The Washington PostDemocracy Dies in Darkness

Dwayne Haskins, former Washington quarterback, dies at 24

Dwayne Haskins, the former Washington quarterback, died at 24. (John McDonnell/The Washington Post)
8 min

Dwayne Haskins, an NFL quarterback whose enticing talent and record-setting collegiate career made him a first-round draft pick, died Saturday morning after being struck by a truck in South Florida. He was 24.

According to a Florida Highway Patrol spokeswoman, Haskins was attempting to cross on foot the westbound lanes of Interstate 595 in Broward County against oncoming traffic when he was struck by a dump truck. The accident was reported at 6:37 a.m. Saturday, and Haskins was pronounced dead on the scene. A traffic homicide investigation remains open, according to the spokeswoman.

Haskins, drafted by Washington in 2019 and signed by Pittsburgh two years later, had been training in Boca Raton, Fla., ahead of organized team activities with the Steelers. Social media posts published as recently as Friday evening showed him on a field alongside teammates Mitchell Trubisky, Najee Harris and Chase Claypool.

“I am devastated and at a loss for words with the unfortunate passing of Dwayne Haskins,” Steelers Coach Mike Tomlin said in a statement Saturday. “He quickly became part of our Steelers family upon his arrival in Pittsburgh and was one of our hardest workers, both on the field and in our community. Dwayne was a great teammate, but even more so a tremendous friend to so many. I am truly heartbroken.”

Death of Dwayne Haskins ‘just devastating’ to former teammates and coaches

Haskins, the 15th overall pick by Washington, played almost two full seasons with the team before he was cut late in the 2020 season after a tumultuous run. He was signed by the Steelers in January 2021 and retained on a restricted free agent tender for the 2022 season, affording him a chance to compete for a backup role following the retirement of longtime starter Ben Roethlisberger.

“I am absolutely heartbroken to hear the news of the passing of Dwayne Haskins Jr.,” Washington Coach Ron Rivera said in a statement. “Dwayne was a talented young man who had a long life ahead of him. This is a very sad time and I am honestly at a loss for words. I know I speak for the rest of our team in saying he will be sorely missed. Our entire team is sending our heartfelt condolences and thoughts and prayers to the Haskins family at this time.”

Washington co-owners Daniel and Tanya Snyder issued a statement saying they were “devastated” by Haskins’s death. “He was a young man with a tremendous amount of potential who had an infectious personality,” they added. “To say we are heartbroken is an understatement.”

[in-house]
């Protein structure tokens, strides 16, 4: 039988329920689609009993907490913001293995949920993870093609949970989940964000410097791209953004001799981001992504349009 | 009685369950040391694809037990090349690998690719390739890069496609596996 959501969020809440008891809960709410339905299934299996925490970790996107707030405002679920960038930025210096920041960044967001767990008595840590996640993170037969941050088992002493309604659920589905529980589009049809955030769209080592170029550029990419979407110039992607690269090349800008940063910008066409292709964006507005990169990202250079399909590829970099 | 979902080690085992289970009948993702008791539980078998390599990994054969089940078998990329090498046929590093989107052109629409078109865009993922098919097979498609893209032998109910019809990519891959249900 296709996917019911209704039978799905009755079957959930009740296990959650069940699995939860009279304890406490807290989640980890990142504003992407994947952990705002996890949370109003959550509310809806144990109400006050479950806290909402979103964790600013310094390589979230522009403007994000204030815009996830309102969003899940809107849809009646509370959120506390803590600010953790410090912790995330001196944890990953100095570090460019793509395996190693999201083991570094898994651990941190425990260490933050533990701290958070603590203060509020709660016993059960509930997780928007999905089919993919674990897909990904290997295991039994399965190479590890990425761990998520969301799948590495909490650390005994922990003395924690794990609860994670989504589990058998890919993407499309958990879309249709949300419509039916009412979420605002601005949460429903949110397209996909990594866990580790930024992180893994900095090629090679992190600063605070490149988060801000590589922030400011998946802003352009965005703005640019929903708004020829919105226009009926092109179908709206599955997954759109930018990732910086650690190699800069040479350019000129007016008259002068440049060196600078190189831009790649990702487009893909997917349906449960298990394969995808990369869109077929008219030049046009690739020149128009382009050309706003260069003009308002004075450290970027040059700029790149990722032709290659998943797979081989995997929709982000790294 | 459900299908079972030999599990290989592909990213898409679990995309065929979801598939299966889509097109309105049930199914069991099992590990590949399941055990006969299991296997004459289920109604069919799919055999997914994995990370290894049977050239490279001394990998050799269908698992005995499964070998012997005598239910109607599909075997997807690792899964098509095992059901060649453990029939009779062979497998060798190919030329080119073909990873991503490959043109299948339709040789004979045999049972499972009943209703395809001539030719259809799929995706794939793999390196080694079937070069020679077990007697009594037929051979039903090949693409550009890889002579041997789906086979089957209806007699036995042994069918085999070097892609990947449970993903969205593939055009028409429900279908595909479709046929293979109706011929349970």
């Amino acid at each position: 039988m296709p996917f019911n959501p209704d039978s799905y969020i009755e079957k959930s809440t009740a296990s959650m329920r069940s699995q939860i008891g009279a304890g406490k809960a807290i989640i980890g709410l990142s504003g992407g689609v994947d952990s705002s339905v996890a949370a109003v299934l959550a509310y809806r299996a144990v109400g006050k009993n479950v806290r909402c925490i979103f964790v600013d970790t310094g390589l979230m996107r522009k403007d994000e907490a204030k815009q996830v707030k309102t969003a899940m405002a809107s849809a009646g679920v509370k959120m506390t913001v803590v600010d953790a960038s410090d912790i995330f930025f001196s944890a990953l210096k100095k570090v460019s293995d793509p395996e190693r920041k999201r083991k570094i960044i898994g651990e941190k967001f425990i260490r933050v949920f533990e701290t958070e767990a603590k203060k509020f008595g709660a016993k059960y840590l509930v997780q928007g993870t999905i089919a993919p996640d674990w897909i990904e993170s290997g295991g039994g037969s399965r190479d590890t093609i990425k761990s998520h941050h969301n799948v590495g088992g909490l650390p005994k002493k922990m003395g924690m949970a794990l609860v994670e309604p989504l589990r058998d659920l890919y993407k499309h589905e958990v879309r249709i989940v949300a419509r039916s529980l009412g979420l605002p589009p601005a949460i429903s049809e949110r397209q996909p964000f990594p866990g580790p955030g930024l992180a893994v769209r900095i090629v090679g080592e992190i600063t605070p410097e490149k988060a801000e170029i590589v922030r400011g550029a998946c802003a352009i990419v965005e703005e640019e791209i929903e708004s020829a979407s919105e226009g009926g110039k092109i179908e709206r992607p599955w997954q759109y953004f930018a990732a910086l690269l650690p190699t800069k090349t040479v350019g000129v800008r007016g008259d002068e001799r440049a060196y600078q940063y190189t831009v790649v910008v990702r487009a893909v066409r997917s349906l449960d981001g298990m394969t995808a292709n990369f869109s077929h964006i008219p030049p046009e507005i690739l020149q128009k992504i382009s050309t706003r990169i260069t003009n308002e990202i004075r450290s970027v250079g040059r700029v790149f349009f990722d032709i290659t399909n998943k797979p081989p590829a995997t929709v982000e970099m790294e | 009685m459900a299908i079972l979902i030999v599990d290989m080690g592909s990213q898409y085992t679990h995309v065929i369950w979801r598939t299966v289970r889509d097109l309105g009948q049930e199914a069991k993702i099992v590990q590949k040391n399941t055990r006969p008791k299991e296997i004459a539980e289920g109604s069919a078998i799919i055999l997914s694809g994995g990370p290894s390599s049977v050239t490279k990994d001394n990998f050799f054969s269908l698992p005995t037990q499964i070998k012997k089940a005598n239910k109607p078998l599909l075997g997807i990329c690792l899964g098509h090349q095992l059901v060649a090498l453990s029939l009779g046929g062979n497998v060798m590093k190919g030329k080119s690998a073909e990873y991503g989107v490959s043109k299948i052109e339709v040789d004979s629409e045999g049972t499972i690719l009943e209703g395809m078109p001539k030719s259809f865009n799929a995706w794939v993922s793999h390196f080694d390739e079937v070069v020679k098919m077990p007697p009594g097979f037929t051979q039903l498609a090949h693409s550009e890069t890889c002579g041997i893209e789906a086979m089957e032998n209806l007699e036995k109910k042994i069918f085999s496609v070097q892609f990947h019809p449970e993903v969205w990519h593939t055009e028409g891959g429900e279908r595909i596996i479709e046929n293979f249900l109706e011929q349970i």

Before Haskins became a star at Ohio State University and then a highly touted pro prospect, he was a teenager brimming with possibility. The Highland Park, N.J., native, moved with his family to Gaithersburg, Md., when he was in ninth grade to attend the Bullis School in Potomac. Parents Dwayne Sr. and Tamara Haskins knew their son had a gift and decided the Washington area would be the best spot to nurture his talent as a quarterback.

The family considered multiple schools throughout the D.C. metro area, many noted for their football success. But Haskins chose Bullis, less because of its football program and more because of its academics and its art program, a good fit for his younger sister, Tamia.

“So I’d be able to be there for her every day,” Haskins had said.

Haskins became the sports editor of the school’s student newspaper and the star of its football team as a consensus four-star recruit. He originally committed to the University of Maryland but changed his mind when the Terrapins changed coaches. Enticed by the chance to play for then-Buckeyes coach Urban Meyer, Haskins chose Ohio State, a match that seemed destined years earlier.

When he was 11, he visited the school for the first time wearing a No. 7 Buckeyes jersey and a headband. In a moment captured on video, Haskins told his father: “This is awesome. I’m going to college here.”

Less than a decade later, he was named the Buckeyes’ starting quarterback.

In 2018, after playing only 171 offensive snaps as a redshirt freshman the previous season, Haskins was chosen over Joe Burrow, now a star with the Cincinnati Bengals. The season altered the trajectory of Haskins’s career as he set 28 school records; established Big Ten single-season records for passing yards (4,831), touchdown passes (50) and total offensive yards (4,939); and became a Heisman Trophy finalist.

Despite starting only 14 games for Ohio State, Haskins declared for the NFL draft and was selected by Washington, becoming the third quarterback chosen that year behind the Arizona Cardinals’ Kyler Murray and the New York Giants’ Daniel Jones. Before the draft, Haskins visited the team’s facility and met with coaches and executives, including Daniel Snyder.